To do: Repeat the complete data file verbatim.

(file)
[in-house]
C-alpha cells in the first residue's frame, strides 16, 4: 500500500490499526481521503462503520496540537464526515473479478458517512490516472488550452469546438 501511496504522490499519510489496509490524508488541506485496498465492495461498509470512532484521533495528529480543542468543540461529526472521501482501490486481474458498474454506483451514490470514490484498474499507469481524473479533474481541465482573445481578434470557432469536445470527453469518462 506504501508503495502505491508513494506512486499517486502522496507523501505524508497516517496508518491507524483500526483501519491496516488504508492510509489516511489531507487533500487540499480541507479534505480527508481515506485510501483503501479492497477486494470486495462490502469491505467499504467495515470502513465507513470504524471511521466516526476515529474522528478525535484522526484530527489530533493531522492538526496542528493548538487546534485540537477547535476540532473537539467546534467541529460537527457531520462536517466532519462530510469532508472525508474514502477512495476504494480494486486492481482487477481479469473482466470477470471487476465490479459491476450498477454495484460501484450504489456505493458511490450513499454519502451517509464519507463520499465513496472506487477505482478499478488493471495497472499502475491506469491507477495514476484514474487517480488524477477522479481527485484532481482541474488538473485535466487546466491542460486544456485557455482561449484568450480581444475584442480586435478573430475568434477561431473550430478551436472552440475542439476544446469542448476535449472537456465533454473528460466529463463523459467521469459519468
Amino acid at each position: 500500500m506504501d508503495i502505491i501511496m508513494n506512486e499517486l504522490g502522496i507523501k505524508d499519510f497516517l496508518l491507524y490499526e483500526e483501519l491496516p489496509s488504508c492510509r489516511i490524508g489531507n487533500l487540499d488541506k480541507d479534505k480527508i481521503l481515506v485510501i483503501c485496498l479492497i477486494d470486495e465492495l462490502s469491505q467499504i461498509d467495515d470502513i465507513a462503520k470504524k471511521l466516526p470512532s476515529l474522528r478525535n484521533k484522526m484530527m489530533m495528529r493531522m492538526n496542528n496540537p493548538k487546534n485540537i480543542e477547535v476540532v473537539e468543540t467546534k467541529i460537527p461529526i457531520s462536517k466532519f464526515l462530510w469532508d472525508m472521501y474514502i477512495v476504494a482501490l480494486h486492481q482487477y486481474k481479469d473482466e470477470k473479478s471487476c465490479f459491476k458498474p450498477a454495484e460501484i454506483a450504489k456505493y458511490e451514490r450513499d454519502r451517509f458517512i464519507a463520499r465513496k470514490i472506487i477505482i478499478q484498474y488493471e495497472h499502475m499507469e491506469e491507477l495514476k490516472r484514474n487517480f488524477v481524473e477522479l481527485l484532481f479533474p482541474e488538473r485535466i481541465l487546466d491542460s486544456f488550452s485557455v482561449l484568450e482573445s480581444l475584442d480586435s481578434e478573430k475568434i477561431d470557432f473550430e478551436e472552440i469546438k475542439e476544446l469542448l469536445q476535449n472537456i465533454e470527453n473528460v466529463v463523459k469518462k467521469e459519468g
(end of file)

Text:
[in-house]
C-alpha cells in the first residue's frame, strides 16, 4: 500500500490499526481521503462503520496540537464526515473479478458517512490516472488550452469546438 501511496504522490499519510489496509490524508488541506485496498465492495461498509470512532484521533495528529480543542468543540461529526472521501482501490486481474458498474454506483451514490470514490484498474499507469481524473479533474481541465482573445481578434470557432469536445470527453469518462 506504501508503495502505491508513494506512486499517486502522496507523501505524508497516517496508518491507524483500526483501519491496516488504508492510509489516511489531507487533500487540499480541507479534505480527508481515506485510501483503501479492497477486494470486495462490502469491505467499504467495515470502513465507513470504524471511521466516526476515529474522528478525535484522526484530527489530533493531522492538526496542528493548538487546534485540537477547535476540532473537539467546534467541529460537527457531520462536517466532519462530510469532508472525508474514502477512495476504494480494486486492481482487477481479469473482466470477470471487476465490479459491476450498477454495484460501484450504489456505493458511490450513499454519502451517509464519507463520499465513496472506487477505482478499478488493471495497472499502475491506469491507477495514476484514474487517480488524477477522479481527485484532481482541474488538473485535466487546466491542460486544456485557455482561449484568450480581444475584442480586435478573430475568434477561431473550430478551436472552440475542439476544446469542448476535449472537456465533454473528460466529463463523459467521469459519468
Amino acid at each position: 500500500m506504501d508503495i502505491i501511496m508513494n506512486e499517486l504522490g502522496i507523501k505524508d499519510f497516517l496508518l491507524y490499526e483500526e483501519l491496516p489496509s488504508c492510509r489516511i490524508g489531507n487533500l487540499d488541506k480541507d479534505k480527508i481521503l481515506v485510501i483503501c485496498l479492497i477486494d470486495e465492495l462490502s469491505q467499504i461498509d467495515d470502513i465507513a462503520k470504524k471511521l466516526p470512532s476515529l474522528r478525535n484521533k484522526m484530527m489530533m495528529r493531522m492538526n496542528n496540537p493548538k487546534n485540537i480543542e477547535v476540532v473537539e468543540t467546534k467541529i460537527p461529526i457531520s462536517k466532519f464526515l462530510w469532508d472525508m472521501y474514502i477512495v476504494a482501490l480494486h486492481q482487477y486481474k481479469d473482466e470477470k473479478s471487476c465490479f459491476k458498474p450498477a454495484e460501484i454506483a450504489k456505493y458511490e451514490r450513499d454519502r451517509f458517512i464519507a463520499r465513496k470514490i472506487i477505482i478499478q484498474y488493471e495497472h499502475m499507469e491506469e491507477l495514476k490516472r484514474n487517480f488524477v481524473e477522479l481527485l484532481f479533474p482541474e488538473r485535466i481541465l487546466d491542460s486544456f488550452s485557455v482561449l484568450e482573445s480581444l475584442d480586435s481578434e478573430k475568434i477561431d470557432f473550430e478551436e472552440i469546438k475542439e476544446l469542448l469536445q476535449n472537456i465533454e470527453n473528460v466529463v463523459k469518462k467521469e459519468g